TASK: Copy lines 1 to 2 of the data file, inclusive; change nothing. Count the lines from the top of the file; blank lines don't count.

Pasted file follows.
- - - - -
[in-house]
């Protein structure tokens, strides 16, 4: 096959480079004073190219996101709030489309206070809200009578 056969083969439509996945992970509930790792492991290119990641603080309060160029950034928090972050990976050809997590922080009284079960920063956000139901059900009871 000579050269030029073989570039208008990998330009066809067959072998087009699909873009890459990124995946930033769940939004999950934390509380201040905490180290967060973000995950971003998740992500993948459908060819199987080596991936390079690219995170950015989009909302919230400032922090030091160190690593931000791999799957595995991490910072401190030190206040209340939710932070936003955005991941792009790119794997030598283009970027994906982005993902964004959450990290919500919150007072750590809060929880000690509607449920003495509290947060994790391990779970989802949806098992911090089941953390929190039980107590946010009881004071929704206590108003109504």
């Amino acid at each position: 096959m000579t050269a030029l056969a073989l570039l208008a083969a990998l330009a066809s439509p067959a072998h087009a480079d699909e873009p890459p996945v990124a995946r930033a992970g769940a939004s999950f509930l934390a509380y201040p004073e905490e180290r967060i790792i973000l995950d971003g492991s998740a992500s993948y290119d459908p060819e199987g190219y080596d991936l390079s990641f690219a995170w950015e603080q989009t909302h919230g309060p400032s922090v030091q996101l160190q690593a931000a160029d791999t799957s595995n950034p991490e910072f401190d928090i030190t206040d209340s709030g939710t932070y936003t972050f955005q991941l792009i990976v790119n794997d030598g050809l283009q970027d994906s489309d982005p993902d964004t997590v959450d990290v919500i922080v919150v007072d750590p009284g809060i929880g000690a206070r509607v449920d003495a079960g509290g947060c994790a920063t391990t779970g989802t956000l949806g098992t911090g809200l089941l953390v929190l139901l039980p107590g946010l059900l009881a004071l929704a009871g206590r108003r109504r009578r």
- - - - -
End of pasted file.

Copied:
[in-house]
């Protein structure tokens, strides 16, 4: 096959480079004073190219996101709030489309206070809200009578 056969083969439509996945992970509930790792492991290119990641603080309060160029950034928090972050990976050809997590922080009284079960920063956000139901059900009871 000579050269030029073989570039208008990998330009066809067959072998087009699909873009890459990124995946930033769940939004999950934390509380201040905490180290967060973000995950971003998740992500993948459908060819199987080596991936390079690219995170950015989009909302919230400032922090030091160190690593931000791999799957595995991490910072401190030190206040209340939710932070936003955005991941792009790119794997030598283009970027994906982005993902964004959450990290919500919150007072750590809060929880000690509607449920003495509290947060994790391990779970989802949806098992911090089941953390929190039980107590946010009881004071929704206590108003109504």